Saturday, January 31, 2009

Adoption vs. Abortion... Letter from a Birthmother

Tonight I received this note from "Lynn." She raises an important issue that I've encountered many times since I started writing about adoption. So many of these women are grieving -- deeply -- the loss of their children. Some feel as though they were coerced. Others simply wish they'd had the opportunity to parent.

The grief they feel is real. Patricia Dischler, in her book "Because I Loved You" explains that, for first/birth moms, making an adoption plan is one of the most painful experiences of her life. Even when that choice is the right one, for the sake of the child. And sadly, it seems that many of these women -- in their grief -- honestly believe that for those who cannot parent, abortion is a better choice. At the very least, they argue, the options are not abortion vs. adoption, but abortion vs. parenting. This woman is one such example.

I am a birthmom and I have met many others. Not one among us considered abortion and then chose adoption as an alternative. I understand that your motives for this argument are made for the sake of children but since abortion and adoption are mutually exclusive decisions, your argument does not have a very firm foundation. I'd be happy to hear more of your thoughts on the matter and hope you don't mind that I've shared mine. Thanks, Lynn.
Dear Lynn: Of course I don't mind hearing from you -- especially since you pose your ideas so respectfully.

In years past, the default decision for women in crisis pregnancies was adoption. Since the legalization of abortion, this trend has changed -- and millions of women and children have been hurt or killed in the process.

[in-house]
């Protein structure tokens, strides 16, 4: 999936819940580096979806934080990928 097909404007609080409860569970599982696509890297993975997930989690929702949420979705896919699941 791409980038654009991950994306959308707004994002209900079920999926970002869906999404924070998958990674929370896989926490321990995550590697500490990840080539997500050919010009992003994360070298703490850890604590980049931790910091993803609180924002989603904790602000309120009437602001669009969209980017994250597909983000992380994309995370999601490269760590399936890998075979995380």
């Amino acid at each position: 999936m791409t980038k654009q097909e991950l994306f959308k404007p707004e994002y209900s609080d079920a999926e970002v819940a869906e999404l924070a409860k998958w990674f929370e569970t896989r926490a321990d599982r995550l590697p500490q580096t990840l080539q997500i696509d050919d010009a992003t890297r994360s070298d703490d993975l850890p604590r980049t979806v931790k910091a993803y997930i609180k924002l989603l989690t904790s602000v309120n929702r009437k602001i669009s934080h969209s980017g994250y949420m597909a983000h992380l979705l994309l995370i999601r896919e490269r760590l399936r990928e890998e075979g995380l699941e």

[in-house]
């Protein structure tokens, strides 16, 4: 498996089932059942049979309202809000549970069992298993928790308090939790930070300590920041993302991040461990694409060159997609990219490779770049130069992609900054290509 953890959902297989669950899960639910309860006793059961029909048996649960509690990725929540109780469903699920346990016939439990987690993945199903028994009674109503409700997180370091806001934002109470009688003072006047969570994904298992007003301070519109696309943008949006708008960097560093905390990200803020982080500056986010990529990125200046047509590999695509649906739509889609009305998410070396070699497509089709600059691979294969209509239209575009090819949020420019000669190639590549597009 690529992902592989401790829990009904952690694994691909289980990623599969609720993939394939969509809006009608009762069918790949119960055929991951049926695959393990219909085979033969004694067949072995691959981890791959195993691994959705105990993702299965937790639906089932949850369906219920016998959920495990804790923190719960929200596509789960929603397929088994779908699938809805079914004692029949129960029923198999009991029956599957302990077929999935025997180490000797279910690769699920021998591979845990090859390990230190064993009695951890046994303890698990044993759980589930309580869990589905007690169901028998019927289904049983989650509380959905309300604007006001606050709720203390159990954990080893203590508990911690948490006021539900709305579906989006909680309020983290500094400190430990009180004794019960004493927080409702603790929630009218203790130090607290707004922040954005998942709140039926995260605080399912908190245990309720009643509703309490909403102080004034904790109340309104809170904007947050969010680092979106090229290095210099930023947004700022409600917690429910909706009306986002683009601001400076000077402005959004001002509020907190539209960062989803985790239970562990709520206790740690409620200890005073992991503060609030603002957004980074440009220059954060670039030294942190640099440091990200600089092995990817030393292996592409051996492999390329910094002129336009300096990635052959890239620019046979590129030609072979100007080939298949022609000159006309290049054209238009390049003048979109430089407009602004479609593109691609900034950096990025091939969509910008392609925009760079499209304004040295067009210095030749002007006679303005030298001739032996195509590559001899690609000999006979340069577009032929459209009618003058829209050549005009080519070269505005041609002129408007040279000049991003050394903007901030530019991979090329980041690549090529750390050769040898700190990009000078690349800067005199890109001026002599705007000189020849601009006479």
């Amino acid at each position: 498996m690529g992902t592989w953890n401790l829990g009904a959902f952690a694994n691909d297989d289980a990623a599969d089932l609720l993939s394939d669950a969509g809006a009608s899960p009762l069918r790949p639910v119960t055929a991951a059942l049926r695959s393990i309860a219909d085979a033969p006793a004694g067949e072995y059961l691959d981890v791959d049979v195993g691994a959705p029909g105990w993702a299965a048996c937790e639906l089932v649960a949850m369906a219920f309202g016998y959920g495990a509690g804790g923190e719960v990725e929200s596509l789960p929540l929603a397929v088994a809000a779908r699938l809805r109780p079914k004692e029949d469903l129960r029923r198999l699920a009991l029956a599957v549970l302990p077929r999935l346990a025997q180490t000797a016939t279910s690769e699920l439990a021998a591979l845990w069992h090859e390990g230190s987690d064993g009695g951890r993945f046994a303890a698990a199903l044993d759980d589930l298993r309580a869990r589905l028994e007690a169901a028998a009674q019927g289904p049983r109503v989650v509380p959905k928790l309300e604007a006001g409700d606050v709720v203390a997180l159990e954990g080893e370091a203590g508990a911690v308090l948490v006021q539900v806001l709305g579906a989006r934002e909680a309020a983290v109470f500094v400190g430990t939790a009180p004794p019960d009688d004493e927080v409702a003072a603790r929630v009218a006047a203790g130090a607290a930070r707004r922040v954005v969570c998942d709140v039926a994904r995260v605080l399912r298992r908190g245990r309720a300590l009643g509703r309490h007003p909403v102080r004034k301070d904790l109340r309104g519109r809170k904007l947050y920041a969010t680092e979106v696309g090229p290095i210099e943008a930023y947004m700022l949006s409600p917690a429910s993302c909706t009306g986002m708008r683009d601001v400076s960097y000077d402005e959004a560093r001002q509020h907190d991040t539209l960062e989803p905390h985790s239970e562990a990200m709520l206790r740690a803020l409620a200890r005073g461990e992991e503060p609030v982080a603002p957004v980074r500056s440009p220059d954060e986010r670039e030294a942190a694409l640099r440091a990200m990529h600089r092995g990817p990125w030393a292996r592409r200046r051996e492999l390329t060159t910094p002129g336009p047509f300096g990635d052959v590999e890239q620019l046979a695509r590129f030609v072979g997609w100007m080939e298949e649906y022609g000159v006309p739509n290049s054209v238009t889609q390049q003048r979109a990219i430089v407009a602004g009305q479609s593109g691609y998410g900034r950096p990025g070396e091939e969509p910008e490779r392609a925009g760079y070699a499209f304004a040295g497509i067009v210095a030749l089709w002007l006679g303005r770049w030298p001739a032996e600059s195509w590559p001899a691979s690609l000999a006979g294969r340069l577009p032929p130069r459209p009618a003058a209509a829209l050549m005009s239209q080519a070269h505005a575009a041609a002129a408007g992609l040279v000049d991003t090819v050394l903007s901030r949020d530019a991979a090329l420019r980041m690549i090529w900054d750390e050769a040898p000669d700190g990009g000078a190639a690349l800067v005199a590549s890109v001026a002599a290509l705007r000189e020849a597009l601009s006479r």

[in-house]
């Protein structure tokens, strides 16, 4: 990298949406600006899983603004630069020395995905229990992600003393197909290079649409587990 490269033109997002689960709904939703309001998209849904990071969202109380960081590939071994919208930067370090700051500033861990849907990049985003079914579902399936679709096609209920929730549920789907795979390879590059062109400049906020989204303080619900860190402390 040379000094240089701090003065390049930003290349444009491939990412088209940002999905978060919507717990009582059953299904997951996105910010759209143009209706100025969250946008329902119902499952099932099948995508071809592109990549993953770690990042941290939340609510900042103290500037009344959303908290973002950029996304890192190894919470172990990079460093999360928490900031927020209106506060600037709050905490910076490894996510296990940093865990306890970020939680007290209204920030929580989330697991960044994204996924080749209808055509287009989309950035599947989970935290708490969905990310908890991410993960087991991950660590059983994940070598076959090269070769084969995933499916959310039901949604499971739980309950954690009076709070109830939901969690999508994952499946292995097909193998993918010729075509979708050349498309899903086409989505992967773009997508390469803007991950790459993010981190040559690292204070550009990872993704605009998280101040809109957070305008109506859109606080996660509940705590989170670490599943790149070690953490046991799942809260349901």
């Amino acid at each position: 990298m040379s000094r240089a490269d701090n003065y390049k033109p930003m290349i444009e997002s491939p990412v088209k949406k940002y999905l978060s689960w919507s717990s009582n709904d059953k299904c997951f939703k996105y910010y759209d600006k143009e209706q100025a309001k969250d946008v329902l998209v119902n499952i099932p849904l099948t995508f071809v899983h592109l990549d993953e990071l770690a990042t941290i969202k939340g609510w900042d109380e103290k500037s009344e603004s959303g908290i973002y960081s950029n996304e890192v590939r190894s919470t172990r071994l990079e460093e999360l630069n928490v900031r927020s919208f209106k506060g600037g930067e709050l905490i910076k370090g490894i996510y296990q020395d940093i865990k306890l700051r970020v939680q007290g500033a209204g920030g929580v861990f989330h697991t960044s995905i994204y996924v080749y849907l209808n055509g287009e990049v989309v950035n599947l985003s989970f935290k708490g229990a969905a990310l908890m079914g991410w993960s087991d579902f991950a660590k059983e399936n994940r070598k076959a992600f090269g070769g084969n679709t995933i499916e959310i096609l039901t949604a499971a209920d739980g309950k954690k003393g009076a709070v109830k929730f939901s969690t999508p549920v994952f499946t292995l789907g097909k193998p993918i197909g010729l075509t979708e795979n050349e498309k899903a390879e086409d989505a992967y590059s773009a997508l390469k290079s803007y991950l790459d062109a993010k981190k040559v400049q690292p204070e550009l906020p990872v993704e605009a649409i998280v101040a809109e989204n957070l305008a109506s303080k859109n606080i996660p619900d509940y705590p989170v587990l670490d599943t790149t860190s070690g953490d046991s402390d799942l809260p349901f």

Abortion and adoption are "mutually exclusive" only because it is impossible to adopt a dead infant. If a woman who felt she was unable to parent (for example, the main character in the movie "Juno"), was encouraged to consider adoption instead, she would both save the child's life and prevent herself from suffering the long-term effects of post-abortion trauma. Making an adoption plan is not without its challenges -- but for women who feel they are unable to parent, it acknowledges the intrinsic value and dignity of the child without forcing a woman to bear the lifelong burden of knowing she had killed her child.

A lot of this is about education, about teaching our children that a life in the womb is indeed a human life, with the right to "life, liberty, and the pursuit of happiness," rather than a "blob of tissue." So many women have bought into the lie that the life inside them isn't really a child -- and the horrific reality hit them too late to save the child. (This is one of the most important differences between adoption and abortion: With abortion, the woman shies from making an adoption plan because she is afraid of the pain of losing her child; with abortion, the pain hits much later -- after it is too late to save the child.)